Can your employer change your work contract? Our team answer your questions...
Duncan Carson was an Asda employee who worked from 6am to midday as a baker in one of the chain's stores. Those times suited him as he was used to working mornings and he had worked for the Supermarket for 13 years.
Asda have proposed new terms of employment across the board which include unpaid breaks, changes to night shift payments and employees being called to work on shorter notice than before. Mr Carson is not happy and neither are almost 300 employees. However, it seems that approximately 120,000 employees were content to sign the new contract and have accepted the new terms.
The Supermarket has given the 300-odd workers a week's extension to sign the new contract or their employment with Asda is officially terminated.
Whilst the frustration with the major changes is entirely understandable, it is not illegal and does not violate any of the Employment laws under the English legal system provided that proper process was followed. An employer can seek to change the terms and conditions of employment for its workers if there is a sound business reason for doing so and if they have followed process and consultation with the relevant employees. Once that has taken place, the employer can move to terminate the employment of all employees under the existing contracts and require them to enter into the new contract for the purpose of continuing their employment.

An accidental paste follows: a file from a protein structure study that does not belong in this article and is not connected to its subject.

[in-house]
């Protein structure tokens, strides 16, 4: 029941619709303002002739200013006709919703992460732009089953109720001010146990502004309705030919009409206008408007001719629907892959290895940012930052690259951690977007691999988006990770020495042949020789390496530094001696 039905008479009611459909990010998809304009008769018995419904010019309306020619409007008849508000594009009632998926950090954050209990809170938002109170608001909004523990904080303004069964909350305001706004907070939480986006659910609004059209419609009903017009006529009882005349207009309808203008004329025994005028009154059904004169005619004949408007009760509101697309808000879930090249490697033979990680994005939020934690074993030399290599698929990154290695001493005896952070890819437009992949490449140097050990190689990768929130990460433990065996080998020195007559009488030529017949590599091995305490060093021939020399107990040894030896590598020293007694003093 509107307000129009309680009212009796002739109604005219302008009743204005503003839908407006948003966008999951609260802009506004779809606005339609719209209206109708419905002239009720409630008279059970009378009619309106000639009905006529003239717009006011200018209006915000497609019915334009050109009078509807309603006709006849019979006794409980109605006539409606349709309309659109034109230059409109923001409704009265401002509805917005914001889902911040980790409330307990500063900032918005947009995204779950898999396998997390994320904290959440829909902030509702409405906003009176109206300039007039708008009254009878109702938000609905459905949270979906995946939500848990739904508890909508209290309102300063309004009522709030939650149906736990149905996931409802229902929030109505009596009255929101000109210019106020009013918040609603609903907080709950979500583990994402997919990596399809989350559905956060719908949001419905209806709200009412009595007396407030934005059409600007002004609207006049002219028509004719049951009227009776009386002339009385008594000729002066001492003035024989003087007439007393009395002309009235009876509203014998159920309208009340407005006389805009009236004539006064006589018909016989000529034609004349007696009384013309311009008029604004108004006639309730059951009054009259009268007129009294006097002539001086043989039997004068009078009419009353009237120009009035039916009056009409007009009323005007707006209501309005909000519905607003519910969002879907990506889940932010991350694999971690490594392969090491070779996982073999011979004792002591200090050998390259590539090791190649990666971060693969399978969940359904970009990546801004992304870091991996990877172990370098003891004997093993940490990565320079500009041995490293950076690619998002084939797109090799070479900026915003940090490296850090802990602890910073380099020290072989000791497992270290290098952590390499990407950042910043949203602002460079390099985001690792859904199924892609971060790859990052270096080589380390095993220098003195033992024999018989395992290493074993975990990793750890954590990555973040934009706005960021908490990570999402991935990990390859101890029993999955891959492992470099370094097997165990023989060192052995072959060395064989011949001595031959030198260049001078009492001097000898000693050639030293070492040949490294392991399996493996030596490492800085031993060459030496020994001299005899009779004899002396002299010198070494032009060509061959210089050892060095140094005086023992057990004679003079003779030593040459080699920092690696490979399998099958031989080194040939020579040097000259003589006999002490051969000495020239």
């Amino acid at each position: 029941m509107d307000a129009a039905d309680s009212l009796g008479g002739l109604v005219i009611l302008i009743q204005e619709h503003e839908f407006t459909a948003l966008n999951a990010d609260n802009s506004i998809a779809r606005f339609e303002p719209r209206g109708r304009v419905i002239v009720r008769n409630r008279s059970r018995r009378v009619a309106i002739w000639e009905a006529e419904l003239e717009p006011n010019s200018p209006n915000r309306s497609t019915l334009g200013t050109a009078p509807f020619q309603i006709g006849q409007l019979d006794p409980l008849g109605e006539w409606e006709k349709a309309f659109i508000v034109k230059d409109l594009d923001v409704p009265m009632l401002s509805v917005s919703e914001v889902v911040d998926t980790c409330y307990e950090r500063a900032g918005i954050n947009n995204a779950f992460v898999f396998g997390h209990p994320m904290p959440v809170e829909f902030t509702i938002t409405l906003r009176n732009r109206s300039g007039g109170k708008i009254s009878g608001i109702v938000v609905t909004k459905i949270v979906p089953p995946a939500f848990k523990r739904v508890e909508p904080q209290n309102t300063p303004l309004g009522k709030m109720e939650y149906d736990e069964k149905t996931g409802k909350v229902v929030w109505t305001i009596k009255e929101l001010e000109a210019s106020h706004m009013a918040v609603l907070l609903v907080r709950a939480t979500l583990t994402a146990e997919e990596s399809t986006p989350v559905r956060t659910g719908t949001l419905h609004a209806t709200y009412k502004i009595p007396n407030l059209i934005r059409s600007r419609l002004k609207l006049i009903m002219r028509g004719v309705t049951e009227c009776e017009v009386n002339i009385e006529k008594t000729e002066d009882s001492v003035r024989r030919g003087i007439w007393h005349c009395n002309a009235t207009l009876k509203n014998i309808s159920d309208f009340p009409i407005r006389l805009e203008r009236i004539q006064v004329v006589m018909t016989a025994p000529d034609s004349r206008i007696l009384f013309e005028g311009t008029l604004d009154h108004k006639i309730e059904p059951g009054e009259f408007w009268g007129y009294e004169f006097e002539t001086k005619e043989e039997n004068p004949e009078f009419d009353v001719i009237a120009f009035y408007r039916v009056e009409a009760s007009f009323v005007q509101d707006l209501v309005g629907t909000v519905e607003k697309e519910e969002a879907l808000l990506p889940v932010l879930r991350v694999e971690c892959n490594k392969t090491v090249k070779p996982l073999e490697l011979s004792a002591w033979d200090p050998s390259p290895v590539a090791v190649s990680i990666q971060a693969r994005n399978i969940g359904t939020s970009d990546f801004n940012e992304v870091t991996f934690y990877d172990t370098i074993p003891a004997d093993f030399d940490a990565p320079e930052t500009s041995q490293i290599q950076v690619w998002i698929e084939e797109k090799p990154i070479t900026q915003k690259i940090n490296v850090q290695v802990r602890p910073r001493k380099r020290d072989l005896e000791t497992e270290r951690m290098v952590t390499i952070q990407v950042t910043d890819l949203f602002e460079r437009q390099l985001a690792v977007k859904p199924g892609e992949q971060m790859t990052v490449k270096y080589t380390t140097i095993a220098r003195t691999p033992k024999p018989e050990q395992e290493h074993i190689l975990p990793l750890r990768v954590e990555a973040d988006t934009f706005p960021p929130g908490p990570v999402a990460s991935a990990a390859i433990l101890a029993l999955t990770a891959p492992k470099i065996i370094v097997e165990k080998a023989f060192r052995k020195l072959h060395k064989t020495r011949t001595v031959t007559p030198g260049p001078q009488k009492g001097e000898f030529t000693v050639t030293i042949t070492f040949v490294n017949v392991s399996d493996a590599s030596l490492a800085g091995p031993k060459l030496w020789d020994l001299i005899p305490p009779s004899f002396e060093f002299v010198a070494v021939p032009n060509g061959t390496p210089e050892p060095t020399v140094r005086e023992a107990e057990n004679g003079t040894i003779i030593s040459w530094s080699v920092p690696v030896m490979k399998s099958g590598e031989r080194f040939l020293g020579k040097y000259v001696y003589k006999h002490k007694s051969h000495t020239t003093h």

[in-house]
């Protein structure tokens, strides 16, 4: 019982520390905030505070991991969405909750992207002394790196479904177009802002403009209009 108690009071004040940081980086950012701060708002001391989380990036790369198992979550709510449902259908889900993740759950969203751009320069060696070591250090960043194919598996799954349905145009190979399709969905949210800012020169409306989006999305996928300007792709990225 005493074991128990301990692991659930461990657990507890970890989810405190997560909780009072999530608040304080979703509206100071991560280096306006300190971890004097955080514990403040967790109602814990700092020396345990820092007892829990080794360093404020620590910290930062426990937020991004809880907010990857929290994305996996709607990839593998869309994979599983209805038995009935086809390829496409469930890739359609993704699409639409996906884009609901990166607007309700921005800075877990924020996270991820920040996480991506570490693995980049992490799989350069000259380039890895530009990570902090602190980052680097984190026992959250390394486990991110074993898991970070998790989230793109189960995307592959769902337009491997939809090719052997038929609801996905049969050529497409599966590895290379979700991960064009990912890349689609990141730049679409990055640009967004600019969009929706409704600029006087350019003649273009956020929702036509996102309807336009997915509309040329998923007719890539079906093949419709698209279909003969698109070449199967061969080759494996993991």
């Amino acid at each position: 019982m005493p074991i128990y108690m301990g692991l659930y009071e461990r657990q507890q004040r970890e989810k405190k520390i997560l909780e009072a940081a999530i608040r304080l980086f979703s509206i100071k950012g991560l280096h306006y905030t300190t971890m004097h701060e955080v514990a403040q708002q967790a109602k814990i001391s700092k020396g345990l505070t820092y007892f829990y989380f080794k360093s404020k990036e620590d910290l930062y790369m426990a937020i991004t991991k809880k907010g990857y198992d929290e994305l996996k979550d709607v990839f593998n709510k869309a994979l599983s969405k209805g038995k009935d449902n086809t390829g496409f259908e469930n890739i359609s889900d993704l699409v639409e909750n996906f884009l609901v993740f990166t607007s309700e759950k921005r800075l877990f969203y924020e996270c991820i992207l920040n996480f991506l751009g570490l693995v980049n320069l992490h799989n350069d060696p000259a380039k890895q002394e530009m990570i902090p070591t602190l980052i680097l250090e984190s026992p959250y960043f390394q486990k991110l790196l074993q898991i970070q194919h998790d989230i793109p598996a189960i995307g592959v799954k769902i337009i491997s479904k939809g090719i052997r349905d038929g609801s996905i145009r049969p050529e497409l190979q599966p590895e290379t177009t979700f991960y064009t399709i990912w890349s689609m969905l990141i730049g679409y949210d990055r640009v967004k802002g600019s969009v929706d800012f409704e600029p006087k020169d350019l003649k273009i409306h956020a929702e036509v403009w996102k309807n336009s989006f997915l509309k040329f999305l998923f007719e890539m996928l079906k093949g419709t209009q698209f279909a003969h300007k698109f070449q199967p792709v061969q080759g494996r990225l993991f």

The questions remain as to whether proper process is followed and whether there is a good business reason for the changes and that is what we can help you assess so that you can consider your options fully. If you are an employee whose employer is seeking to change your terms and conditions of employment, or an employer that is considering making some changes across the board, then we are here to help and can advise you on the process and requirements necessary so please do not hesitate to contact one of our employment team members.
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This is not legal advice; it is intended to provide information of general interest about current legal issues.